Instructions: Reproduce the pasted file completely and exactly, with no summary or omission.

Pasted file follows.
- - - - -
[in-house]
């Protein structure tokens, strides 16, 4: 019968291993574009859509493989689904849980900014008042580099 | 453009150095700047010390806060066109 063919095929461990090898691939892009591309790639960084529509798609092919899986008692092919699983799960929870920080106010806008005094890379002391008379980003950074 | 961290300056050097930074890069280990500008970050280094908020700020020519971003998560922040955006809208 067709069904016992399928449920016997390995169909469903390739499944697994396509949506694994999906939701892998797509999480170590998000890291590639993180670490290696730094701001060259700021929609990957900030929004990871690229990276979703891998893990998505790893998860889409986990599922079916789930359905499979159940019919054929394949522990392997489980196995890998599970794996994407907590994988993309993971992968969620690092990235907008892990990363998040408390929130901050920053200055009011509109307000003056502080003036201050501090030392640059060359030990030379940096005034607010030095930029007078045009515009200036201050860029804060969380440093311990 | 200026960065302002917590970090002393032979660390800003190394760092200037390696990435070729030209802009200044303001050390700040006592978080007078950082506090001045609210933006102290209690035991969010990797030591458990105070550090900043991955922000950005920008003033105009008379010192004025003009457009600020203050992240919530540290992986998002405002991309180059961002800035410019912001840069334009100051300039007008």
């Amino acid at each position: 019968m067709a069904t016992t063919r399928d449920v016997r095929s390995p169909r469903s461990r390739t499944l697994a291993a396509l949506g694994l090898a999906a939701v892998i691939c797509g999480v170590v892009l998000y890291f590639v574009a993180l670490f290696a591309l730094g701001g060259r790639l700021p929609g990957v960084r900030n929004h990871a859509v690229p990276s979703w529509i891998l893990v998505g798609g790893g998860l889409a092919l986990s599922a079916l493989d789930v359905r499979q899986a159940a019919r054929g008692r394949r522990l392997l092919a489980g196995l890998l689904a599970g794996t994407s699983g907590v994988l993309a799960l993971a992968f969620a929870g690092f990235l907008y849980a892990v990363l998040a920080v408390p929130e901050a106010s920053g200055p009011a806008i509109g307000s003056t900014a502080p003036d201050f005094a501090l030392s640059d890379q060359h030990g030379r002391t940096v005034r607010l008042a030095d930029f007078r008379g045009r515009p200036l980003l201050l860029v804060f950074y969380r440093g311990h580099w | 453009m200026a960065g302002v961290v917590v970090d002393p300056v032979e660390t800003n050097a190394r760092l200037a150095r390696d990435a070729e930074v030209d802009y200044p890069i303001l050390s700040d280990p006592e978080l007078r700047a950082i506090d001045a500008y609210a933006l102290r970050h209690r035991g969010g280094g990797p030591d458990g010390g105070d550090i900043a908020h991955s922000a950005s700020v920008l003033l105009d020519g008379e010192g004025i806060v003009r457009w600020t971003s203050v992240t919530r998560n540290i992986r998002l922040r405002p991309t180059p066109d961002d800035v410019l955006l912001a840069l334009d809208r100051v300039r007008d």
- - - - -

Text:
[in-house]
């Protein structure tokens, strides 16, 4: 019968291993574009859509493989689904849980900014008042580099 | 453009150095700047010390806060066109 063919095929461990090898691939892009591309790639960084529509798609092919899986008692092919699983799960929870920080106010806008005094890379002391008379980003950074 | 961290300056050097930074890069280990500008970050280094908020700020020519971003998560922040955006809208 067709069904016992399928449920016997390995169909469903390739499944697994396509949506694994999906939701892998797509999480170590998000890291590639993180670490290696730094701001060259700021929609990957900030929004990871690229990276979703891998893990998505790893998860889409986990599922079916789930359905499979159940019919054929394949522990392997489980196995890998599970794996994407907590994988993309993971992968969620690092990235907008892990990363998040408390929130901050920053200055009011509109307000003056502080003036201050501090030392640059060359030990030379940096005034607010030095930029007078045009515009200036201050860029804060969380440093311990 | 200026960065302002917590970090002393032979660390800003190394760092200037390696990435070729030209802009200044303001050390700040006592978080007078950082506090001045609210933006102290209690035991969010990797030591458990105070550090900043991955922000950005920008003033105009008379010192004025003009457009600020203050992240919530540290992986998002405002991309180059961002800035410019912001840069334009100051300039007008």
């Amino acid at each position: 019968m067709a069904t016992t063919r399928d449920v016997r095929s390995p169909r469903s461990r390739t499944l697994a291993a396509l949506g694994l090898a999906a939701v892998i691939c797509g999480v170590v892009l998000y890291f590639v574009a993180l670490f290696a591309l730094g701001g060259r790639l700021p929609g990957v960084r900030n929004h990871a859509v690229p990276s979703w529509i891998l893990v998505g798609g790893g998860l889409a092919l986990s599922a079916l493989d789930v359905r499979q899986a159940a019919r054929g008692r394949r522990l392997l092919a489980g196995l890998l689904a599970g794996t994407s699983g907590v994988l993309a799960l993971a992968f969620a929870g690092f990235l907008y849980a892990v990363l998040a920080v408390p929130e901050a106010s920053g200055p009011a806008i509109g307000s003056t900014a502080p003036d201050f005094a501090l030392s640059d890379q060359h030990g030379r002391t940096v005034r607010l008042a030095d930029f007078r008379g045009r515009p200036l980003l201050l860029v804060f950074y969380r440093g311990h580099w | 453009m200026a960065g302002v961290v917590v970090d002393p300056v032979e660390t800003n050097a190394r760092l200037a150095r390696d990435a070729e930074v030209d802009y200044p890069i303001l050390s700040d280990p006592e978080l007078r700047a950082i506090d001045a500008y609210a933006l102290r970050h209690r035991g969010g280094g990797p030591d458990g010390g105070d550090i900043a908020h991955s922000a950005s700020v920008l003033l105009d020519g008379e010192g004025i806060v003009r457009w600020t971003s203050v992240t919530r998560n540290i992986r998002l922040r405002p991309t180059p066109d961002d800035v410019l955006l912001a840069l334009d809208r100051v300039r007008d």